“We recently purchased the property a couple of months ago and have commenced a multi-million dollar renovation which includes, among other things, turning on the heat. Specific to the heat, we’ve been working with a plumbing company who’s been chasing leaks for weeks and we’ve been patching, testing pressure, patching more, testing pressure, etc.  They keep getting chased further down the various lines and we have some sort of a gas line radar test scheduled for January 11th which will permit us to more quickly locate lines that we can test and repair/replace.  We are trying to expedite this. I’ve communicated to management that anyone that wants to leave be allowed to leave with no repercussion for breaking their lease.”  

Owens did not like their response.

“We’ve reached out to the owners of the property to ask for assistance for the heat to be turned on, and the response we get back is those people can just move,” he said. “They’re Oklahomans like us and they need people like us to speak for them. They’re on a fixed income. They don’t have the ability to just change their life. So, we’re here to help.”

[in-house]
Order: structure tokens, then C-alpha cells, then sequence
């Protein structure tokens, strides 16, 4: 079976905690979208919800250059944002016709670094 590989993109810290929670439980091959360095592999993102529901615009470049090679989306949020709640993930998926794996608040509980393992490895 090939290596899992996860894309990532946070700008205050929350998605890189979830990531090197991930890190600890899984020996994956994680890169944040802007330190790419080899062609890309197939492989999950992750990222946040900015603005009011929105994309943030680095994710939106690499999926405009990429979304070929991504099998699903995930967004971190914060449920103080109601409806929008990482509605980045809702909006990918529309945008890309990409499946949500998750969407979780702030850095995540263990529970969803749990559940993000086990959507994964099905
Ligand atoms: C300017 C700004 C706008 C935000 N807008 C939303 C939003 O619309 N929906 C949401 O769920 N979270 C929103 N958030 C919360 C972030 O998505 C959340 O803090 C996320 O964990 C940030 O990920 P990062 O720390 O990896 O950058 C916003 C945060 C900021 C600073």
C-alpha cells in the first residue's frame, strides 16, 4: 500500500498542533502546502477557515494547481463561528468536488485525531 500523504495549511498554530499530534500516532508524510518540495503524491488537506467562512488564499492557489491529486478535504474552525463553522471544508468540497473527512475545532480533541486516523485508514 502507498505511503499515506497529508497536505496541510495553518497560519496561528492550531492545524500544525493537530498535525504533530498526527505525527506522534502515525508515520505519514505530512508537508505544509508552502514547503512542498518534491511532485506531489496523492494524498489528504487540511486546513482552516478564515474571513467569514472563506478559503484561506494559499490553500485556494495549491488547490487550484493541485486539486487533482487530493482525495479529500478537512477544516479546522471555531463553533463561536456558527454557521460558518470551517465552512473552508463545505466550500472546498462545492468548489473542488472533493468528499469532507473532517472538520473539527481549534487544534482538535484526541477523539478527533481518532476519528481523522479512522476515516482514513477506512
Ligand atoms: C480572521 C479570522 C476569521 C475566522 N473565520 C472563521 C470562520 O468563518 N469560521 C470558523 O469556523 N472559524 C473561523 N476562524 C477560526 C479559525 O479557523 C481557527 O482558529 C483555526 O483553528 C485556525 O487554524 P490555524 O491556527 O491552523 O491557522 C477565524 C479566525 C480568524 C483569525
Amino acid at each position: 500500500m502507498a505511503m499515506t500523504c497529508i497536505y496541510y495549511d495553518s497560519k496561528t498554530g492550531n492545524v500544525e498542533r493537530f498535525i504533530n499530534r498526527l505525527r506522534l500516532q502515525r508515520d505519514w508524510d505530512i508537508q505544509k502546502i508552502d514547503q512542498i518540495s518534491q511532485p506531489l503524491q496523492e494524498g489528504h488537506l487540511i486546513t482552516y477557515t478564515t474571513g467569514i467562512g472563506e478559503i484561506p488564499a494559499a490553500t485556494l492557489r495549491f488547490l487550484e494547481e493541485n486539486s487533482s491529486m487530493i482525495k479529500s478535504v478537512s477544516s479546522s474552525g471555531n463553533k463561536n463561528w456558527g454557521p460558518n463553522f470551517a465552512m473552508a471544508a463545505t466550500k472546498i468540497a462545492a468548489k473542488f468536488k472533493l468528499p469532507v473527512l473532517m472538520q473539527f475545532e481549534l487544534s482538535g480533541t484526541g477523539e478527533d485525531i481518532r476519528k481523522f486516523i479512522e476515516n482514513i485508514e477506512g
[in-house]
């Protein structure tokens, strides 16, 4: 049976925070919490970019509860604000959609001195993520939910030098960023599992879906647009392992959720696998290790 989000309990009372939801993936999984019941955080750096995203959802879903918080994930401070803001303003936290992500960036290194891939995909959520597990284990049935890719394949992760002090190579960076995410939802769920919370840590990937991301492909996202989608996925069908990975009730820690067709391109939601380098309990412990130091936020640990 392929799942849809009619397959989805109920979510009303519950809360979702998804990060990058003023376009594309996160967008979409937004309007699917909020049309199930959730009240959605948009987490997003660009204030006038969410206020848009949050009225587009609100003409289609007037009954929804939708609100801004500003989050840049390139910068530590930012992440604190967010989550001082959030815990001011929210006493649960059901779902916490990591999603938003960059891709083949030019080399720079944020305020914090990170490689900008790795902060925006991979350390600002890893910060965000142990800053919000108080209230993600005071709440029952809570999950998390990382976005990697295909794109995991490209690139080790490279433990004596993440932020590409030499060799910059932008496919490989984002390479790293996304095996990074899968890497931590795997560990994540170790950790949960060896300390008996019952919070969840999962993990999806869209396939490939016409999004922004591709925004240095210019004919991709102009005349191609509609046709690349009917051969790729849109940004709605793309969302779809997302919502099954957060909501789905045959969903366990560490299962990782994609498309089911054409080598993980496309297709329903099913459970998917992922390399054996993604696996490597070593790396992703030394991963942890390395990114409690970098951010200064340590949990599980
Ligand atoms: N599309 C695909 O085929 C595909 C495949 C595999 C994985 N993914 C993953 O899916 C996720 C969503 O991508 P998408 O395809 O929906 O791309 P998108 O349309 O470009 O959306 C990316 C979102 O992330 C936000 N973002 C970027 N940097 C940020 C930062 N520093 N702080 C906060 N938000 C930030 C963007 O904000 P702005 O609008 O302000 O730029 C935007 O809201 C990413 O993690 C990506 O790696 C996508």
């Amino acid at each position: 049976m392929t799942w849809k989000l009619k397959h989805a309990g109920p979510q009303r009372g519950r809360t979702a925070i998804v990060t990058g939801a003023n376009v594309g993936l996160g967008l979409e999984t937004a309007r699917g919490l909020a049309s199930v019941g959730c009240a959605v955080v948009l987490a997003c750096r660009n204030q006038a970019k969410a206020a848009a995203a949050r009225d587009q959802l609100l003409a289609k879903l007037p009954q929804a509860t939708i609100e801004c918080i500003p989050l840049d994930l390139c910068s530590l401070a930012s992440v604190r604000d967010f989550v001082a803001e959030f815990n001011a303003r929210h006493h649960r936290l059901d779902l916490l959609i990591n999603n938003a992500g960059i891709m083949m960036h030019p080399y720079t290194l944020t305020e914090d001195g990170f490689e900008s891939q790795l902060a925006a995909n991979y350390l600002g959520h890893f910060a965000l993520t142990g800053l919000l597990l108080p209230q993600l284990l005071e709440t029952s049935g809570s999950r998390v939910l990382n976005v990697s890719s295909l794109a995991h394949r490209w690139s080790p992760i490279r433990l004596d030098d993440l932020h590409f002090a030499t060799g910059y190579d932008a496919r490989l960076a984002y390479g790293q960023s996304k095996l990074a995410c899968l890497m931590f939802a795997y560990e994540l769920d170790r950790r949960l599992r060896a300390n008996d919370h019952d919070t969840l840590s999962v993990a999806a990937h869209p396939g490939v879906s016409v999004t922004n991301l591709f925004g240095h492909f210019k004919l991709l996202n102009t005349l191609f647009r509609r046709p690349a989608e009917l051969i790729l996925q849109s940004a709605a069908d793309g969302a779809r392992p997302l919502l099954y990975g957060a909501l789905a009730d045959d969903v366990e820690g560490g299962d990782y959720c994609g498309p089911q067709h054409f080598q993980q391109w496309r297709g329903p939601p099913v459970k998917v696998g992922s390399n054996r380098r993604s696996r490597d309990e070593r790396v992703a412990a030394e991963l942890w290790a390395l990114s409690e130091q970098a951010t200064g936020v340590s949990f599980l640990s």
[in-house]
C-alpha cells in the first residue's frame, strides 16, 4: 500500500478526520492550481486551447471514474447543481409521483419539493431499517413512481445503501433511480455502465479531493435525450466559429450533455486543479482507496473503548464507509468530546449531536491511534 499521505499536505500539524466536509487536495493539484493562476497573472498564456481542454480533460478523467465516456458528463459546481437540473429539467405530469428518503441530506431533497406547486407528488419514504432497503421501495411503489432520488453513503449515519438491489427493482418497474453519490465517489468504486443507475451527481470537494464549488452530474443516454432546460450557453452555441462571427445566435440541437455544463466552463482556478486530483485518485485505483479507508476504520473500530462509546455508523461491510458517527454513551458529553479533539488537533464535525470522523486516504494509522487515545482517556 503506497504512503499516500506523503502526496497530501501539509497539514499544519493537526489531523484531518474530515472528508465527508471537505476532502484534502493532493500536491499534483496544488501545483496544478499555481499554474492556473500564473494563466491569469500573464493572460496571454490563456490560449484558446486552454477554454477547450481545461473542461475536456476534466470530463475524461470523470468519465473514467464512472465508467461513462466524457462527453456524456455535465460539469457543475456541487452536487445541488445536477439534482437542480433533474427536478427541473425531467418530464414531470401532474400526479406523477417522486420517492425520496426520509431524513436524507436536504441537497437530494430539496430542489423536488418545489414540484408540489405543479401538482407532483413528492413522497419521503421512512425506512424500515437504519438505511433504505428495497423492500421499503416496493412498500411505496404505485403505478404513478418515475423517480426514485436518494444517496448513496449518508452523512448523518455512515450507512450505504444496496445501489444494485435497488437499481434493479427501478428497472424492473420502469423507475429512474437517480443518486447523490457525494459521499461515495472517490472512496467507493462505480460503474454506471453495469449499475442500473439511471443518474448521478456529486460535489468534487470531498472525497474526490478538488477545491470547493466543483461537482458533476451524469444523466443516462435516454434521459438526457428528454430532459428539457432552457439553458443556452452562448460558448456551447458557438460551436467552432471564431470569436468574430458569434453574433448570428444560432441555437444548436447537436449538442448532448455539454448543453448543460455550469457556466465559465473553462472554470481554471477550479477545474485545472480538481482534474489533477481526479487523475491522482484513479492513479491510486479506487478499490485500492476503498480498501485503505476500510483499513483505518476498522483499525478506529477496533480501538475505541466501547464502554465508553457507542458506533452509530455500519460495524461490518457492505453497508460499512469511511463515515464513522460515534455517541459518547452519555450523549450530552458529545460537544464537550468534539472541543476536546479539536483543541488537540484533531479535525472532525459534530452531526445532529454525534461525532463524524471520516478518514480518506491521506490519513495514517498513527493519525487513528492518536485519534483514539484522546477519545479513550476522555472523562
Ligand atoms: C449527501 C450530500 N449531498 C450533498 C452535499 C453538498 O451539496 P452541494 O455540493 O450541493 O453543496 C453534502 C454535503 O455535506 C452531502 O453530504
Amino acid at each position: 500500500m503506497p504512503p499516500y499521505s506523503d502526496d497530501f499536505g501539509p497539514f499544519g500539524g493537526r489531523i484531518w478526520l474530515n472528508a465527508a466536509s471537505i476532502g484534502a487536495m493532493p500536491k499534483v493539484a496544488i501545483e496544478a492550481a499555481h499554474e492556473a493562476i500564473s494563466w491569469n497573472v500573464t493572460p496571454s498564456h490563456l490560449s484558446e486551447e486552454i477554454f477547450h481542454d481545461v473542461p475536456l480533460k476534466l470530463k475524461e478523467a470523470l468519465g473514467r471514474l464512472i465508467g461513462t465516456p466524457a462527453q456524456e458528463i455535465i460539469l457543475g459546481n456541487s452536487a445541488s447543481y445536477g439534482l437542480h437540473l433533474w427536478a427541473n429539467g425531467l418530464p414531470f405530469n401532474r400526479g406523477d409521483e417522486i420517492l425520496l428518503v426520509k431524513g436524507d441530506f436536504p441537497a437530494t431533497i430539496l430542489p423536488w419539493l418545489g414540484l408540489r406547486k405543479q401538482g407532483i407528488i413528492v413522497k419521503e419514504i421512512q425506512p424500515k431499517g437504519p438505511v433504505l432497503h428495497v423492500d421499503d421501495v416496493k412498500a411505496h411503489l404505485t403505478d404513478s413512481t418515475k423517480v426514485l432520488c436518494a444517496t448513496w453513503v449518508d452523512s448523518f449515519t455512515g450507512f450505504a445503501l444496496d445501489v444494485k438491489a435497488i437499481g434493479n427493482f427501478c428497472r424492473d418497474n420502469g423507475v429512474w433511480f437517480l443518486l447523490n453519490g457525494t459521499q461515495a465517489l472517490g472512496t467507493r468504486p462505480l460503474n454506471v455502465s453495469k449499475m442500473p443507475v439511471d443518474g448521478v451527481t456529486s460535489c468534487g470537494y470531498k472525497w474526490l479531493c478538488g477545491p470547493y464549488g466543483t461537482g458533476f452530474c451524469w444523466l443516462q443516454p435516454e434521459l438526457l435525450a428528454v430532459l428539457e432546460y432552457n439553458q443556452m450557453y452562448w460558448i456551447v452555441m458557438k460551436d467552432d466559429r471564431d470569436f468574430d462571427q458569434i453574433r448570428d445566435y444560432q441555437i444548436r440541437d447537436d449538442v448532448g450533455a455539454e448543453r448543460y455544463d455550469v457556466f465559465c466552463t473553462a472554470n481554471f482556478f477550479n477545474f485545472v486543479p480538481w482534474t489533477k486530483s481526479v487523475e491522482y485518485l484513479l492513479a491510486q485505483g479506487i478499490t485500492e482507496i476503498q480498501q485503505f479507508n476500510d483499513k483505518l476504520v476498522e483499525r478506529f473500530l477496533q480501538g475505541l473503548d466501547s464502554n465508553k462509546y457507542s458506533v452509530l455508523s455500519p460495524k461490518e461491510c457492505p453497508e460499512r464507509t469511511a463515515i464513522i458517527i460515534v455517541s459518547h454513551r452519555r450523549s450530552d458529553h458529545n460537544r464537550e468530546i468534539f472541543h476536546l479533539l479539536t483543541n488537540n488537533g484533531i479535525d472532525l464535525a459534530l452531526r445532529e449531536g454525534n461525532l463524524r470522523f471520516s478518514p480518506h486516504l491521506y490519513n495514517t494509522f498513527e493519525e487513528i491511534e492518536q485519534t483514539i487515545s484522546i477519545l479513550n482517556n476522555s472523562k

The City of Oklahoma City has been monitoring the situation.

Spokeswoman Kathy Yager said they’ve fined the apartment owner they have on record, Foxcroft Exchange, three times with $180 citations. One was for failure to get an inspection permit for mechanical issues and the other two, given on Dec. 14, 2021 and Jan. 3, 2022, were for failure to provide adequate heat. 

Yager said that’s the extent of what The City can do.